The teaching and learning environment is adopting a number of advances, some of which involve the use of technology through blended learning. Despite going through a process, this novel teaching technique has gained popularity quickly. Almost everyone in the globe now has access to a computer, a tablet, or a smartphone, and technology-enhanced learning has expanded in scope and accessibility. Web-based learning is becoming more and more common among institutions and educators, and students have access to a wide range of programs to help in their education. Contrary to traditional teaching, which has focused on the physical classroom and the teacher delivering knowledge to students face-to-face, blended learning offers a diversified and dynamic teaching and learning experience that involves both in-person and online contexts. The combination of different delivery methods promotes engaging, purposeful learning opportunities and guarantees academic continuity. A blended learning model meets the demands of a variety of learners, making it the perfect option to engage students and teach. Since education is not done solely through one media, various learning preferences are accommodated. Instead, a range of instructional techniques, such as in-person instruction, live video conferencing, surveys, discussion boards, polls, quizzes, and online submissions for evaluation, is feasible.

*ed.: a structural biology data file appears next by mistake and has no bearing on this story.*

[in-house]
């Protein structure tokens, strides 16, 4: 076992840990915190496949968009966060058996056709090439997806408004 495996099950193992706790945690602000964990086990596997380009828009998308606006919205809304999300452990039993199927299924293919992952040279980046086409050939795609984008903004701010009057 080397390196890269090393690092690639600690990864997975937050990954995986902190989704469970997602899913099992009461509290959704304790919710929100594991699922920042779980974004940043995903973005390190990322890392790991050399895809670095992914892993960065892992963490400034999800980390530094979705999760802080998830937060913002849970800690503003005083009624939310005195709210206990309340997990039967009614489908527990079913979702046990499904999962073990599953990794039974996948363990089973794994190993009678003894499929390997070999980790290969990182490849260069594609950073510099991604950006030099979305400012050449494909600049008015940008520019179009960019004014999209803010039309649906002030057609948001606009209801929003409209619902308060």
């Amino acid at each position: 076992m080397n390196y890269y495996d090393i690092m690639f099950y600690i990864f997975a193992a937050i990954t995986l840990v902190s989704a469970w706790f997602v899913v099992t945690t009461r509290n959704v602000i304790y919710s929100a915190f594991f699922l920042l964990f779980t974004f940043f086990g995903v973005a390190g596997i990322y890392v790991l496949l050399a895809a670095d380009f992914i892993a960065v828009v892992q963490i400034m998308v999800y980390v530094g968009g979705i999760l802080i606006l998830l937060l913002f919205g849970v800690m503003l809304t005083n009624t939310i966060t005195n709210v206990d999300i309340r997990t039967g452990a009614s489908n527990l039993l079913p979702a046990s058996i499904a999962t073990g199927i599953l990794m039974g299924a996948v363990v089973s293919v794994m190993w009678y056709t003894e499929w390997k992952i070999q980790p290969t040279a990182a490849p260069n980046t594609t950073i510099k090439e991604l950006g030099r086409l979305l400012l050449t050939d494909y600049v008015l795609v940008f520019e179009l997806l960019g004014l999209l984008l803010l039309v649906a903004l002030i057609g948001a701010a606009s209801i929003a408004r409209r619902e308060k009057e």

According to me, using technology has made teaching and learning more enjoyable. The COVID-19 Pandemic has made us more dependent on technology than ever before. I still remember the day I started working at Tagore Model School in 2019 after receiving my bachelor’s in teaching. Schools were closed because of COVID-19, and I had been a science and math teacher. Learn how things function in reality by studying science. I was eager to instruct students in a lab setting because it is a subject that is also highly practical. Teaching students in grades 6 through 8 was a remarkable experience for me, but after COVID-19, everything was different. The COVID-19 education shutdowns have prevented many students, instructors, and parents from returning to their regular academic routines. I started using technology on a regular base in my classrooms to teach the students. I consciously tried to integrate as many relevant videos and technologically savvy approaches into my assignments as possible. To make my argument more effective, I frequently found it helpful to intersperse a few shorter movies with questions. I totally embraced Google Classroom when I first started online teaching. I struggled a little bit and was quite hesitant. I had trouble at first figuring out how to submit stuff and make lesson plans. At that time, one of my colleagues, Ritika, assisted me in developing a lesson plan and finding alternative approaches to instruct students.